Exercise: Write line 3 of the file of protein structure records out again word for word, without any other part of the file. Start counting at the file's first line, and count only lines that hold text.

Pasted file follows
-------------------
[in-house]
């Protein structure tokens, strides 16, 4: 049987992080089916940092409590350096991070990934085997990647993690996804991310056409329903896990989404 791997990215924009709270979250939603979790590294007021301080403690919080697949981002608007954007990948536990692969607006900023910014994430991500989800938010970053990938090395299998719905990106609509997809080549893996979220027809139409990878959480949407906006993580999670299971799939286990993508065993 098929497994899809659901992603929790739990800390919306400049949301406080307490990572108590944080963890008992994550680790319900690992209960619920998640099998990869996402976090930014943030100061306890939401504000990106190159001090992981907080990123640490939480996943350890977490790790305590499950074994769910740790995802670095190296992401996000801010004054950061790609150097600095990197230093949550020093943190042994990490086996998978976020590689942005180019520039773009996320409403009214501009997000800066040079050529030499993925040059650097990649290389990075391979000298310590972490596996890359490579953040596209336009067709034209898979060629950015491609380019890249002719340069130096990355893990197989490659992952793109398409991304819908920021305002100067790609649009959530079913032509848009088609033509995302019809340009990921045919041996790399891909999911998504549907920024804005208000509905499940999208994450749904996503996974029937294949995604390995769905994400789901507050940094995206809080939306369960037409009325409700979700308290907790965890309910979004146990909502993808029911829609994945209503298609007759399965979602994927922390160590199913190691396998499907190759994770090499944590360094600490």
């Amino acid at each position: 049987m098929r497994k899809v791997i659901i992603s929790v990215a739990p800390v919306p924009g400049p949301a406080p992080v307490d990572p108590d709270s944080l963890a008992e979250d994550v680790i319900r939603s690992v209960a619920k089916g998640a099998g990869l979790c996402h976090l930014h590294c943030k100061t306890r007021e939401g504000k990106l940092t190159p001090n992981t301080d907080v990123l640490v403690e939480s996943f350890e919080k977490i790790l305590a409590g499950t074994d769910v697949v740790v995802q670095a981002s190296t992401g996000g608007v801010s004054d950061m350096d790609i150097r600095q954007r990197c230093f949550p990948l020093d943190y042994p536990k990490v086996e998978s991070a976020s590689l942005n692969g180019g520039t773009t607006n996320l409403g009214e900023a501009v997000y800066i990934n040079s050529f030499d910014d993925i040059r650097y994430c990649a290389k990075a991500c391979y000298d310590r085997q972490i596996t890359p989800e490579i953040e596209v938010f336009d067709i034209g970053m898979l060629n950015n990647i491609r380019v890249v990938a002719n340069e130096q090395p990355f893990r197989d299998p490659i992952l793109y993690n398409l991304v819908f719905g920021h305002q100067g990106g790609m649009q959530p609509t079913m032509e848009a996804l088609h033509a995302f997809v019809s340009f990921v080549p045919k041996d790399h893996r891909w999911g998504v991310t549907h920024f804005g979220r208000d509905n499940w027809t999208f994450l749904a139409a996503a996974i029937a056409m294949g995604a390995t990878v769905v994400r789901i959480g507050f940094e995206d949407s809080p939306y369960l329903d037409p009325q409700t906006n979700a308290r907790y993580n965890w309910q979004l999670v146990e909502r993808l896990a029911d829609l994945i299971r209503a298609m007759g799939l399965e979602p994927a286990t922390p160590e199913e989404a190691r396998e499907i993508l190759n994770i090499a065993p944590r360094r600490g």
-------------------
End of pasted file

């Amino acid at each position: 049987m098929r497994k899809v791997i659901i992603s929790v990215a739990p800390v919306p924009g400049p949301a406080p992080v307490d990572p108590d709270s944080l963890a008992e979250d994550v680790i319900r939603s690992v209960a619920k089916g998640a099998g990869l979790c996402h976090l930014h590294c943030k100061t306890r007021e939401g504000k990106l940092t190159p001090n992981t301080d907080v990123l640490v403690e939480s996943f350890e919080k977490i790790l305590a409590g499950t074994d769910v697949v740790v995802q670095a981002s190296t992401g996000g608007v801010s004054d950061m350096d790609i150097r600095q954007r990197c230093f949550p990948l020093d943190y042994p536990k990490v086996e998978s991070a976020s590689l942005n692969g180019g520039t773009t607006n996320l409403g009214e900023a501009v997000y800066i990934n040079s050529f030499d910014d993925i040059r650097y994430c990649a290389k990075a991500c391979y000298d310590r085997q972490i596996t890359p989800e490579i953040e596209v938010f336009d067709i034209g970053m898979l060629n950015n990647i491609r380019v890249v990938a002719n340069e130096q090395p990355f893990r197989d299998p490659i992952l793109y993690n398409l991304v819908f719905g920021h305002q100067g990106g790609m649009q959530p609509t079913m032509e848009a996804l088609h033509a995302f997809v019809s340009f990921v080549p045919k041996d790399h893996r891909w999911g998504v991310t549907h920024f804005g979220r208000d509905n499940w027809t999208f994450l749904a139409a996503a996974i029937a056409m294949g995604a390995t990878v769905v994400r789901i959480g507050f940094e995206d949407s809080p939306y369960l329903d037409p009325q409700t906006n979700a308290r907790y993580n965890w309910q979004l999670v146990e909502r993808l896990a029911d829609l994945i299971r209503a298609m007759g799939l399965e979602p994927a286990t922390p160590e199913e989404a190691r396998e499907i993508l190759n994770i090499a065993p944590r360094r600490g």